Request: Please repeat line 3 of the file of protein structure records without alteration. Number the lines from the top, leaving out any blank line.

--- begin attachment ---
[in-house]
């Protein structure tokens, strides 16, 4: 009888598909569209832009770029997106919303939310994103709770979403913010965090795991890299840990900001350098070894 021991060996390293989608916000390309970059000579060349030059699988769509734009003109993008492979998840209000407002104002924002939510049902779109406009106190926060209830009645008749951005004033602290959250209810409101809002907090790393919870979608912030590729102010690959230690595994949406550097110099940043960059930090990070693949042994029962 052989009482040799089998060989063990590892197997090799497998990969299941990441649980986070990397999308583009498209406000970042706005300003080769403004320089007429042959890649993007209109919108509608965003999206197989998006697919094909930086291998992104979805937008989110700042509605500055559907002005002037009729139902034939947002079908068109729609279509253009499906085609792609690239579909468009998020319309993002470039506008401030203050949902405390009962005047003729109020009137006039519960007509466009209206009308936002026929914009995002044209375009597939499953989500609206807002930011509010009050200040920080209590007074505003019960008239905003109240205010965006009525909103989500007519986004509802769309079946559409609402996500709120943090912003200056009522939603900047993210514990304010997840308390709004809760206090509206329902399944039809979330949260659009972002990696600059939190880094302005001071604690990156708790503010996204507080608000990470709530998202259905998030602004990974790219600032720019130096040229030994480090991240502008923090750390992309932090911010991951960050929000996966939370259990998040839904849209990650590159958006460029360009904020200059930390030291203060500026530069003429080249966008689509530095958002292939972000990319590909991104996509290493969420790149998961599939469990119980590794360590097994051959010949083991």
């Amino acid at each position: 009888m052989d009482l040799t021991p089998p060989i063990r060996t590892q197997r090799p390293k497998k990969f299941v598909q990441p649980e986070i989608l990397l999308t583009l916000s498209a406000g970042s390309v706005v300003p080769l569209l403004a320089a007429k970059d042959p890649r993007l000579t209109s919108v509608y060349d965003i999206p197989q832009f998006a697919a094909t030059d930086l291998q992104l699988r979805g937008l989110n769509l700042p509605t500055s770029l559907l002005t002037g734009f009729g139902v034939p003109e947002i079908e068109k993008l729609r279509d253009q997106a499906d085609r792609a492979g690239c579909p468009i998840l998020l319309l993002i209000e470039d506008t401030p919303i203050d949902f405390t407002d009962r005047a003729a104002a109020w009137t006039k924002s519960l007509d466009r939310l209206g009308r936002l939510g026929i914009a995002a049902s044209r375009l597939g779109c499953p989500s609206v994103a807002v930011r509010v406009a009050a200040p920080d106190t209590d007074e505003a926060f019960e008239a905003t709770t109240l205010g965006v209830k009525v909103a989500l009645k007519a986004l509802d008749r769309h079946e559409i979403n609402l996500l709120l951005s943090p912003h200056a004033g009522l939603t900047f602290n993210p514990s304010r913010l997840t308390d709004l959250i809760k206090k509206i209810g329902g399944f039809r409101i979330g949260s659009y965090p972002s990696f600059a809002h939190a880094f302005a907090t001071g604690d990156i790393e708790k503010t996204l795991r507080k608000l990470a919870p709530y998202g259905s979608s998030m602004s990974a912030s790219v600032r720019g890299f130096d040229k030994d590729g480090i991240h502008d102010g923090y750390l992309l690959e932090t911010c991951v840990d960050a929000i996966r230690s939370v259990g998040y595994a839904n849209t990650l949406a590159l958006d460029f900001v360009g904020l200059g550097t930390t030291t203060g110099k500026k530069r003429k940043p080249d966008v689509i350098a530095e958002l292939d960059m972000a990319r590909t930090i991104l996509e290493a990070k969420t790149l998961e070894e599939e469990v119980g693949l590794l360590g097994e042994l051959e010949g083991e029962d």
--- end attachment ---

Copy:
């Amino acid at each position: 009888m052989d009482l040799t021991p089998p060989i063990r060996t590892q197997r090799p390293k497998k990969f299941v598909q990441p649980e986070i989608l990397l999308t583009l916000s498209a406000g970042s390309v706005v300003p080769l569209l403004a320089a007429k970059d042959p890649r993007l000579t209109s919108v509608y060349d965003i999206p197989q832009f998006a697919a094909t030059d930086l291998q992104l699988r979805g937008l989110n769509l700042p509605t500055s770029l559907l002005t002037g734009f009729g139902v034939p003109e947002i079908e068109k993008l729609r279509d253009q997106a499906d085609r792609a492979g690239c579909p468009i998840l998020l319309l993002i209000e470039d506008t401030p919303i203050d949902f405390t407002d009962r005047a003729a104002a109020w009137t006039k924002s519960l007509d466009r939310l209206g009308r936002l939510g026929i914009a995002a049902s044209r375009l597939g779109c499953p989500s609206v994103a807002v930011r509010v406009a009050a200040p920080d106190t209590d007074e505003a926060f019960e008239a905003t709770t109240l205010g965006v209830k009525v909103a989500l009645k007519a986004l509802d008749r769309h079946e559409i979403n609402l996500l709120l951005s943090p912003h200056a004033g009522l939603t900047f602290n993210p514990s304010r913010l997840t308390d709004l959250i809760k206090k509206i209810g329902g399944f039809r409101i979330g949260s659009y965090p972002s990696f600059a809002h939190a880094f302005a907090t001071g604690d990156i790393e708790k503010t996204l795991r507080k608000l990470a919870p709530y998202g259905s979608s998030m602004s990974a912030s790219v600032r720019g890299f130096d040229k030994d590729g480090i991240h502008d102010g923090y750390l992309l690959e932090t911010c991951v840990d960050a929000i996966r230690s939370v259990g998040y595994a839904n849209t990650l949406a590159l958006d460029f900001v360009g904020l200059g550097t930390t030291t203060g110099k500026k530069r003429k940043p080249d966008v689509i350098a530095e958002l292939d960059m972000a990319r590909t930090i991104l996509e290493a990070k969420t790149l998961e070894e599939e469990v119980g693949l590794l360590g097994e042994l051959e010949g083991e029962d």